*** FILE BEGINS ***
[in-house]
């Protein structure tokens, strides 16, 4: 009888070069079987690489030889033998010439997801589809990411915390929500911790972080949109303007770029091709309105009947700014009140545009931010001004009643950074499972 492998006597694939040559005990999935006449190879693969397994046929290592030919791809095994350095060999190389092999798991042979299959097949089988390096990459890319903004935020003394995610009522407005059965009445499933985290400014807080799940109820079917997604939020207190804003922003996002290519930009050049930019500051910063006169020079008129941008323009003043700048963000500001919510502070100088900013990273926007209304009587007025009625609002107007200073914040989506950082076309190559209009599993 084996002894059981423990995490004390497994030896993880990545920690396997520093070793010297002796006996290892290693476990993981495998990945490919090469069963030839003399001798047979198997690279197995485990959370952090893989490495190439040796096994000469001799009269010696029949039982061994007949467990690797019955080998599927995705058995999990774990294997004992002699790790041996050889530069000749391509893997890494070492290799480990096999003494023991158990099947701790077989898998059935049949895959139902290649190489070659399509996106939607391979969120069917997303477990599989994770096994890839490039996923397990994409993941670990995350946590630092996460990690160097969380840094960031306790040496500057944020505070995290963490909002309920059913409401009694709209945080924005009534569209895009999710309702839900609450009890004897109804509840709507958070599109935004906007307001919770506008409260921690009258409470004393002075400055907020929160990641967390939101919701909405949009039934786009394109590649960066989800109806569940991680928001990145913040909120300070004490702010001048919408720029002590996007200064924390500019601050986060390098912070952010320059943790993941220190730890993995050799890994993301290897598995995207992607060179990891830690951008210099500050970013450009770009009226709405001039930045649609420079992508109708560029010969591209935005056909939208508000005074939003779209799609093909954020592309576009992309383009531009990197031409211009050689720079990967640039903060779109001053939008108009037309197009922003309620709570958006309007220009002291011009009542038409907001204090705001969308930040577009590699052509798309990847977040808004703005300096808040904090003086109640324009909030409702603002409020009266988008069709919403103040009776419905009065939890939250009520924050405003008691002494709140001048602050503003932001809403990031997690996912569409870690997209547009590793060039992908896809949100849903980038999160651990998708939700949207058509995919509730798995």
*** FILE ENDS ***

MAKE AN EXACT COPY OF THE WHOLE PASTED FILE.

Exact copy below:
[in-house]
């Protein structure tokens, strides 16, 4: 009888070069079987690489030889033998010439997801589809990411915390929500911790972080949109303007770029091709309105009947700014009140545009931010001004009643950074499972 492998006597694939040559005990999935006449190879693969397994046929290592030919791809095994350095060999190389092999798991042979299959097949089988390096990459890319903004935020003394995610009522407005059965009445499933985290400014807080799940109820079917997604939020207190804003922003996002290519930009050049930019500051910063006169020079008129941008323009003043700048963000500001919510502070100088900013990273926007209304009587007025009625609002107007200073914040989506950082076309190559209009599993 084996002894059981423990995490004390497994030896993880990545920690396997520093070793010297002796006996290892290693476990993981495998990945490919090469069963030839003399001798047979198997690279197995485990959370952090893989490495190439040796096994000469001799009269010696029949039982061994007949467990690797019955080998599927995705058995999990774990294997004992002699790790041996050889530069000749391509893997890494070492290799480990096999003494023991158990099947701790077989898998059935049949895959139902290649190489070659399509996106939607391979969120069917997303477990599989994770096994890839490039996923397990994409993941670990995350946590630092996460990690160097969380840094960031306790040496500057944020505070995290963490909002309920059913409401009694709209945080924005009534569209895009999710309702839900609450009890004897109804509840709507958070599109935004906007307001919770506008409260921690009258409470004393002075400055907020929160990641967390939101919701909405949009039934786009394109590649960066989800109806569940991680928001990145913040909120300070004490702010001048919408720029002590996007200064924390500019601050986060390098912070952010320059943790993941220190730890993995050799890994993301290897598995995207992607060179990891830690951008210099500050970013450009770009009226709405001039930045649609420079992508109708560029010969591209935005056909939208508000005074939003779209799609093909954020592309576009992309383009531009990197031409211009050689720079990967640039903060779109001053939008108009037309197009922003309620709570958006309007220009002291011009009542038409907001204090705001969308930040577009590699052509798309990847977040808004703005300096808040904090003086109640324009909030409702603002409020009266988008069709919403103040009776419905009065939890939250009520924050405003008691002494709140001048602050503003932001809403990031997690996912569409870690997209547009590793060039992908896809949100849903980038999160651990998708939700949207058509995919509730798995």